• Hahaha you made me laugh ...

    Greygoose the story of your school years is like reading an excert of my school years diary ... only we had hocky sticks at secondary school.

    I hated school with a passion and not just the sports games ..it always took me longer to grasp things than everyone else although I got there in the end ...... the sports games like you were a nightmare as I always got hit with a bat or ball of some discription and everyone towering over me so I always finished up being pushed on the tarmac and went home with grazed legs and elbows, ( the ones that did well at sport were picked for the maypole dancing I would have loved the dancing around the maypole :-( ) .. the long distance running because I was always the last one and I was scared in the fields on my own , the showering because I went through puberty at ten also had the big tummy which all looked much worse because I was so small.

    I am doing excersises right now given to me by the Physio at the hospital ... like you I don't have muscle tone ... I stopped walking because of the pain.

    Five years ago when I retired I went to gym and thought I could take up where I left off ten years previous when I damaged my knee .. I used to be very fit doing things I enjoyed, Power walking and latin American dancing .. also went to gym although the circit I could have missed if it wasnt for my friend pushing me along.

    Anyway when I got there I did a full circit doing 25 reps like I used to not thinking anything about the fact I had done no real excersise other than working and housework for ten years !

    Mmmmm wasn't a good idea the following morning I had so much pain throughout my body and chest that I could barely breath and had to phone my son as I thought I was having a heart attack. I had over done it, strained my muscles and torn my pectorial muscles.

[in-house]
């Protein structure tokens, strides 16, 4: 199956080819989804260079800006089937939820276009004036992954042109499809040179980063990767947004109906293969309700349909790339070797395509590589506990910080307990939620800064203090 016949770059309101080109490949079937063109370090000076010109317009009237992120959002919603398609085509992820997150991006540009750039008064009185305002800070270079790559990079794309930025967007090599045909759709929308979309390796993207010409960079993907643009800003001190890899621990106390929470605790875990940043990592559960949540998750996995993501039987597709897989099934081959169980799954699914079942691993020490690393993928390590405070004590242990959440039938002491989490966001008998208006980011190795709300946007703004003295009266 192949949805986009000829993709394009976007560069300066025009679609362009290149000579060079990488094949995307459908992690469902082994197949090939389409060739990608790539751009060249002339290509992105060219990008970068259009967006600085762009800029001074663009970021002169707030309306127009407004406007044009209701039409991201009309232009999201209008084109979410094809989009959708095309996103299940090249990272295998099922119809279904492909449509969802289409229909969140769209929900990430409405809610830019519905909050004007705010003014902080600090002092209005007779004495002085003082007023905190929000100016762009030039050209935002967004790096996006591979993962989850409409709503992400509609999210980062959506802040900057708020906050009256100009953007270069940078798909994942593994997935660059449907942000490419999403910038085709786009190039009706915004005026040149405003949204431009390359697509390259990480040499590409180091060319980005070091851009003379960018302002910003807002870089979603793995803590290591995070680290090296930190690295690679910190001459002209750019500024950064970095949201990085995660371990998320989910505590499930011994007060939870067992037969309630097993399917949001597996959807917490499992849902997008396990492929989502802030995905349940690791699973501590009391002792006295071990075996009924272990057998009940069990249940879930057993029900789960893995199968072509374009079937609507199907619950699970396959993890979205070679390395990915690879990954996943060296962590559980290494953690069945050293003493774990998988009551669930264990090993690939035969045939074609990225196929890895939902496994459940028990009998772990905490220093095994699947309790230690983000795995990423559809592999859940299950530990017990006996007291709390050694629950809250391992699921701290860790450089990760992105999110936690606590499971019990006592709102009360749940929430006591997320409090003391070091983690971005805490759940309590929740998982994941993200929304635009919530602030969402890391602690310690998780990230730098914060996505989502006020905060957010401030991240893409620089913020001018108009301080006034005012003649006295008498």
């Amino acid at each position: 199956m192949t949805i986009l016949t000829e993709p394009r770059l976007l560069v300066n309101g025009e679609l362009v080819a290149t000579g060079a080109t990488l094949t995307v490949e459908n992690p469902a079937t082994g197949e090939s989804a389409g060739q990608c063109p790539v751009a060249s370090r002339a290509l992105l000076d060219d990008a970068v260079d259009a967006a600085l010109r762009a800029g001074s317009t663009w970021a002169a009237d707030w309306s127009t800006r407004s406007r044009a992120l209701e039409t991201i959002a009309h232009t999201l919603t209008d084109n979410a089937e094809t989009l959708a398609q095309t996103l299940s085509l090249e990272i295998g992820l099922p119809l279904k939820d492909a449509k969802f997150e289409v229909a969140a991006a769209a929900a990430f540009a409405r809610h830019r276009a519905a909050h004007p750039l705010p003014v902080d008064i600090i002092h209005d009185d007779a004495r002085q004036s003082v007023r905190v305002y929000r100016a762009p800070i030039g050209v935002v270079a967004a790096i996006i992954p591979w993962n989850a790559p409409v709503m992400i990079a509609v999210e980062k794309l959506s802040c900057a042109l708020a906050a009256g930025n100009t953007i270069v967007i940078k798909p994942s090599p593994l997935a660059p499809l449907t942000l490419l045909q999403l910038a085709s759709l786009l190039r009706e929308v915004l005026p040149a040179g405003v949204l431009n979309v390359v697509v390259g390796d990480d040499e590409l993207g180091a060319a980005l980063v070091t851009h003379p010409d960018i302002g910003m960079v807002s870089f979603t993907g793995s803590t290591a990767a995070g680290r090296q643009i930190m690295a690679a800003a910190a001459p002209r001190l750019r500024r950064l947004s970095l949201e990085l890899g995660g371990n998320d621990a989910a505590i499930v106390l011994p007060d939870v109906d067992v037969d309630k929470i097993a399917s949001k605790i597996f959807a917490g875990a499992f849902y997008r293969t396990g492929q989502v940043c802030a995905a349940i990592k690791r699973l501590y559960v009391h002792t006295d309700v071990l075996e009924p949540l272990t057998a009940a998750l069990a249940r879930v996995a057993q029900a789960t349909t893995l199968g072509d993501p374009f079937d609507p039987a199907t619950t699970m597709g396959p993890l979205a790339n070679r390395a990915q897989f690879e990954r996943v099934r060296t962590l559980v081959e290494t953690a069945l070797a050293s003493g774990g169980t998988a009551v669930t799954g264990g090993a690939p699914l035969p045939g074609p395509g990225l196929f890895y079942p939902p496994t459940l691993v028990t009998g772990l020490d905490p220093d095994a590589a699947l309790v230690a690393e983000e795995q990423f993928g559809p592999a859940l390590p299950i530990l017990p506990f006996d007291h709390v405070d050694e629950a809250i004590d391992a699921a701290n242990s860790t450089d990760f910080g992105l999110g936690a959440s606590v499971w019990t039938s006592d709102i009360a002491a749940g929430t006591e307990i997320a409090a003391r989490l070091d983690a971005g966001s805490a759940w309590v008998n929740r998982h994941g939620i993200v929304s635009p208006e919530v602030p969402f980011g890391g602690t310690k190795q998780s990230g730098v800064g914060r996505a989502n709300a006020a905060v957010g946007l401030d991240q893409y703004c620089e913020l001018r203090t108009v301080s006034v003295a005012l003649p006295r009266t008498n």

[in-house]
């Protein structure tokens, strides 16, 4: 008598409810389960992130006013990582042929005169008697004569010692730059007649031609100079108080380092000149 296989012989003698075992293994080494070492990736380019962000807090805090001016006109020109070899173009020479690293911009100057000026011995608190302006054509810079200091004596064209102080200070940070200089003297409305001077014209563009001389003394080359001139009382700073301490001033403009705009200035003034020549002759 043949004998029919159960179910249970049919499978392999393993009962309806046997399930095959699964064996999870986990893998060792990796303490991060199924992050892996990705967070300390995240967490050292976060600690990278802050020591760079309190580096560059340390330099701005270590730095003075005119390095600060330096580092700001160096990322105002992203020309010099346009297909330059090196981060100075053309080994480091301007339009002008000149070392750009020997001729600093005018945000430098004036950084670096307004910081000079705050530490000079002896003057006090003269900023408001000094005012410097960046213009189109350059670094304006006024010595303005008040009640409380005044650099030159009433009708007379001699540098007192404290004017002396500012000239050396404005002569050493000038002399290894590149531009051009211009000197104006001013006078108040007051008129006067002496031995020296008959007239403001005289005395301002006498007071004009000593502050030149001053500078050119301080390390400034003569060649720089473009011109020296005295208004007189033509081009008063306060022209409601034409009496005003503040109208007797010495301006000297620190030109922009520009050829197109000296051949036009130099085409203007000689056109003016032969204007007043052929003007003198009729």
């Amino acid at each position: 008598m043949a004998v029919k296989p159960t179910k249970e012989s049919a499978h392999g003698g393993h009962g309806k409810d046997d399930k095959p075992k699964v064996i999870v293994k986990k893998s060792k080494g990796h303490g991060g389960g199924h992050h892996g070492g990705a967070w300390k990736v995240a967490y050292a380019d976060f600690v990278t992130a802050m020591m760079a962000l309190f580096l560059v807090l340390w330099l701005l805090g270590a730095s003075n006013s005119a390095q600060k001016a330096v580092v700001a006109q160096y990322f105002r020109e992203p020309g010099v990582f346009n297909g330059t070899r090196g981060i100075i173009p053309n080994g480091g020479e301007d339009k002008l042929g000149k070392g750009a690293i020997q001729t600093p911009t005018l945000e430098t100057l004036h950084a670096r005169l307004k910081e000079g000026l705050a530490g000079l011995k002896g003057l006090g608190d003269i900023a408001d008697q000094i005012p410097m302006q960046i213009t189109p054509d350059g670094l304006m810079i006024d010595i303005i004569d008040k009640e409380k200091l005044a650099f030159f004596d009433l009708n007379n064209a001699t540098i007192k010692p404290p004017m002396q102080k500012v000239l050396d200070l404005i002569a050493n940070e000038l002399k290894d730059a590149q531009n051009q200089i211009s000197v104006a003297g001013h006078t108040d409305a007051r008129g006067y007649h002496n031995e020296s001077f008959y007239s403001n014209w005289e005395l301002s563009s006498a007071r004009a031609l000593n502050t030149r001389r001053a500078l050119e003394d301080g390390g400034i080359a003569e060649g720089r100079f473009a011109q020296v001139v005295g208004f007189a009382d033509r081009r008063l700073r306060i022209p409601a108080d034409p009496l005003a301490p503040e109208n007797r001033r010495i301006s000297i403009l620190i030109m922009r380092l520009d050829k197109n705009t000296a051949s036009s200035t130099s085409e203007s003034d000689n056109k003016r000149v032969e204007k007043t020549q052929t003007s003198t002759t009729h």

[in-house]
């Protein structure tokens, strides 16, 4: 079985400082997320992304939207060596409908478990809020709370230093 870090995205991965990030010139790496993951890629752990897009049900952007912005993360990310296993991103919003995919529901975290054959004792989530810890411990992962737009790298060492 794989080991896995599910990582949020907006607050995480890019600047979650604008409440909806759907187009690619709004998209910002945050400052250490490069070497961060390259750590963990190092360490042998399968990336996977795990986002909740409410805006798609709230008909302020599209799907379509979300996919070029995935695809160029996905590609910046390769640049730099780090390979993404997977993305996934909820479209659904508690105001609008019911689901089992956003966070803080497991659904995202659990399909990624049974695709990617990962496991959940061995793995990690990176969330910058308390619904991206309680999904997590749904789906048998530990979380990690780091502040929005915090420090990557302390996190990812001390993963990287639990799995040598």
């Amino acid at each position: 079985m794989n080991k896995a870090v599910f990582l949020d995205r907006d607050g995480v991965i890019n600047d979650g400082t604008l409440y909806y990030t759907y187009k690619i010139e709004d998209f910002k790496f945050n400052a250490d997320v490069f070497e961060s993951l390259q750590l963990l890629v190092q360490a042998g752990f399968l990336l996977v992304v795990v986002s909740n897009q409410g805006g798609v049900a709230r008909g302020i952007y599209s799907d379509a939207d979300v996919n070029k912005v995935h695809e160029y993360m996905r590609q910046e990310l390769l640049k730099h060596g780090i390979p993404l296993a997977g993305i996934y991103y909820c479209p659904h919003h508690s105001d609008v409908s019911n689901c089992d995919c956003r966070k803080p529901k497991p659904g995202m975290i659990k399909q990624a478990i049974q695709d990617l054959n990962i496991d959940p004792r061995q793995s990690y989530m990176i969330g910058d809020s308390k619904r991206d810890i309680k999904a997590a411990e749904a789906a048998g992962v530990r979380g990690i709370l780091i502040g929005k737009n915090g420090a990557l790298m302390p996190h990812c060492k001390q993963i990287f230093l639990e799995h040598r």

I saw the physio at the surgery ( she was a tempory from Canada ) ... what she told me made me think and has stayed with me when I have the occasional burst of energy and my head thinks the rest of me is still very fit and 40 ish :-)

    She said '' you see the changes and aging taking place in your face, skin and body ? well those same changes are going on inside your body too '' be kind to it.

    The Physio excersises I do now are all done on my back because of the pain when I stand or walk ... I do them on the bed right now because I can't get up off the floor.

    Water .....

    Maybe you could do something in water ? you need muscle for energy and oxyge so we need the muscle tone.

    I have deterioated so much in the last 6 years and I won't let this illness beat me although there are times I feel like giving up

    I am going to go and use a local hotel pool ... physio have given me water excersises to do as well as the ones on my back, while I am there I can also use the hotel jaquzzi and steam room and I'm going to have 20 min on their sun bed while I'm there because I so desperately need to feel some penetrating warmth and heat ... and its all in with the price of the swim.


  • Your physio sounds like a very intelligent woman. And I'm so sorry you missed the maypole dancing! I did it at Sunday school and it was great fun.

    No, water exercises are out because of reasons I've given in another reply. The very idea makes me shudder. But it sounds like a good day out your going to have at the hotel. Wish I could join you!

    I also have damaged knees - don't know what or how, just know they hurt. I also have a damaged hip. I spent ten days in hospital with that one and went through a king's ransome in tests and scans, all for them to say at the end of it that they had no idea what was wrong! It really inspires faith in them, doesn't it.